Monitoring your home temperature – Part 1: Setting up RuuviTags and Raspberry Pi

Tech Community • 3 min read

We moved to a new house three years ago and since then, we have had issues with floor temperatures. It’s hard to maintain steady temperature for all rooms and I wanted to build a solution to keep track of it and see temperature trend for a whole week. That way, I know exactly what’s happening.

I will guide how to setup your own environment using same method.

First, you need temperature sensors and those I recommend RuuviTags. You can find detailed information at their website, but they are very handy bluetooth beacons with battery that lasts multiple years. You can measure temperature, movement, humidity and air pressure. There is a mobile app for them also, but it only shows current status, so it didn’t fit to my purpose.

So, I needed to push data to somewhere and an obvious choice was Azure. I will write more about Azure side of things in the next part of the blog. But in this part, we will setup a single RuuviTag and Raspberry Pi for sending data. You can add more RuuviTags later, like I did when everything is working as expected.

First, I recommend updating RuuviTag to the latest firmware. This page has instructions for it:

Updating firmware to latest with nRF Connect

I used an iOS app called nRF Connect for it and it went quite smoothly. You can check that your RuuviTag still works after updating with Ruuvi Station app:

iOS or Android

You will also need Raspberry Pi for sending data to the cloud. I recommend using Raspberry Zero W, because we need only WiFi and Bluetooth for this. I have mine plugged in my kitchen at the moment, but you will just need it to be range of the RuuviTags bluetooth signal (and of course WiFi).

Raspberry Pi Zero W with clear plastic case

Mine has a clear acrylic case for protection, a power supply and a memory card. Data is not saved to Raspberry memory card, so no need for bigger memory card than usual. I installed Raspbian Buster, because at time, there were issues with Azure IoT Hub Python modules with the latest Raspbian image.

Here is a page with instructions how to install a Raspbian image to an SD card:

After you have installed image, boot up your Raspberry and do basic stuff like update it, change passwords etc...

You can find how to configure your Raspberry here:

After you have done everything, you need to setup Python scripts and modules. Two modules are needed: RuuviTag (ruuvitag_sensor) and Azure IoT Hub Client (azure-iot-device). And you need MAC of your RuuviTag, you can find it with Ruuvi Station App under Settings of your RuuviTag.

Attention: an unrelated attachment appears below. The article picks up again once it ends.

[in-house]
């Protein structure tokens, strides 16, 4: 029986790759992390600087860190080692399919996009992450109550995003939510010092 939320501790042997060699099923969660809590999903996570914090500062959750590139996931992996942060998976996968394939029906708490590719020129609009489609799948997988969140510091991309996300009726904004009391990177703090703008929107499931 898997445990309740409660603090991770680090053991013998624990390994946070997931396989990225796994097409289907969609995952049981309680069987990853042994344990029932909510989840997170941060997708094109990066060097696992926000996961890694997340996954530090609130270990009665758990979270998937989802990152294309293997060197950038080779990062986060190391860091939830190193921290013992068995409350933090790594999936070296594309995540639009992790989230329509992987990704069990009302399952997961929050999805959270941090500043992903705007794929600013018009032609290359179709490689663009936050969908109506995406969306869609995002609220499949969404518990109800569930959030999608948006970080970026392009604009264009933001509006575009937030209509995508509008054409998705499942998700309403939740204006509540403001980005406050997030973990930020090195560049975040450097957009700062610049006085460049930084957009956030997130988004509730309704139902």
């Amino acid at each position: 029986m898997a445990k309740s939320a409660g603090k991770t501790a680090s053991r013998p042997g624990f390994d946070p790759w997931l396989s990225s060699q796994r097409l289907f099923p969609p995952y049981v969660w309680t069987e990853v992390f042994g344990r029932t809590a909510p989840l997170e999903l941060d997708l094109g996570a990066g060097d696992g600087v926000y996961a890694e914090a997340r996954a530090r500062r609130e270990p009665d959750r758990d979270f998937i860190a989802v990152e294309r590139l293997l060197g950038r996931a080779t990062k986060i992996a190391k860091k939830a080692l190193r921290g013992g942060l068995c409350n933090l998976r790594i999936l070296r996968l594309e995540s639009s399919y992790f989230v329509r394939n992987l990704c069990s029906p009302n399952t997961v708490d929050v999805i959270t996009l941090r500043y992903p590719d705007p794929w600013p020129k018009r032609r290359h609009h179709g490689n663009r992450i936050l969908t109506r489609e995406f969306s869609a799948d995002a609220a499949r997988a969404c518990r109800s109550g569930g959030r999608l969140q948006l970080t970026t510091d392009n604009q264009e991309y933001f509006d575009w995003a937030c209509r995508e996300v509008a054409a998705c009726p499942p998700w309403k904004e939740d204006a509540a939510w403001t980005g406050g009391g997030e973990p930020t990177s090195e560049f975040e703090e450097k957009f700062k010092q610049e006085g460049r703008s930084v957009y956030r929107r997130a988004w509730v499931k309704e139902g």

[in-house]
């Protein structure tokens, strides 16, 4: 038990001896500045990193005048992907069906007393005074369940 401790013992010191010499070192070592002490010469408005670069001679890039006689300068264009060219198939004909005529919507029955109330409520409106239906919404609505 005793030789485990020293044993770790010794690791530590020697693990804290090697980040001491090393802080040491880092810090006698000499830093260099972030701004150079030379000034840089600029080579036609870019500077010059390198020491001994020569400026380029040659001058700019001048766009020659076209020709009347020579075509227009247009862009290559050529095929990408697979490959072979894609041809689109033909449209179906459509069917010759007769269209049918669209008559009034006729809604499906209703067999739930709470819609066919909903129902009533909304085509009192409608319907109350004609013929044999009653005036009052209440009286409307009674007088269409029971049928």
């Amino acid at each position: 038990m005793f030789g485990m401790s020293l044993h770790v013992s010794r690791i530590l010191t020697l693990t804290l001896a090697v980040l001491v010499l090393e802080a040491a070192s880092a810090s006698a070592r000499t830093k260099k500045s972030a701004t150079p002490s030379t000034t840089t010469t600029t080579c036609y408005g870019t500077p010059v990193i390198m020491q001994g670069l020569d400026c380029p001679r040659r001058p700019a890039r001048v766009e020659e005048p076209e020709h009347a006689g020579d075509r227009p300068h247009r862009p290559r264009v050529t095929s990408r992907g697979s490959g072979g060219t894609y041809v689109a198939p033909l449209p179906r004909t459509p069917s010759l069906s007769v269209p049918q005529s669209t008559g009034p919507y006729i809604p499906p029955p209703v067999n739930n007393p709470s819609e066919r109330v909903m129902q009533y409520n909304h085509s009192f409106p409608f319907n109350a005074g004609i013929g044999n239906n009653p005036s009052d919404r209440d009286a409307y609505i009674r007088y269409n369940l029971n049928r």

Then you need to create a Python script to get that temperature data, here is my script:

import asyncio
import os
from azure.iot.device.aio import IoTHubDeviceClient
from ruuvitag_sensor.ruuvitag import RuuviTag

#Replace 'xx:xx:xx:xx:xx:xx' with your RuuviTags MAC
sensor = RuuviTag('xx:xx:xx:xx:xx:xx')
state = sensor.update()
state = str(sensor.state)

async def main():
    # Fetch the connection string from an enviornment variable
    conn_str = os.getenv("IOTHUB_DEVICE_CONNECTION_STRING")
    # Create instance of the device client using the connection string
    device_client = IoTHubDeviceClient.create_from_connection_string(conn_str)

    # Send a single message
      print("Sending message...")
      await device_client.send_message(state)
      print("Message successfully sent!")
      print("Message sent failed!")

    # finally, disconnect
    await device_client.disconnect()

if __name__ == "__main__":

Code gets current temperature from RuuviTag and sends it to Azure IoT Hub. You can see that this code needs IOTHUB_DEVICE_CONNECTION_STRING environment variable and you don’t have that yet, so we need to update it later.

You can put this code to crontab and run it like every 15min or whatever suits your needs.

Next time, we will setup Azure side…

Links: (RuuviTag firmware) (RuuviTag module) (Azure IoT module) (Raspberry Pi)

Get to know the whole project by reading the parts 2 and 3 of the series here and here.

This blog text is originally published in Senior Cloud Architect Sami Lahti's personal Tech Life blog. Follow the blog to stay up to date about Sami's writings!

Sami Lahti
Sami LahtiSenior Cloud Security Architect
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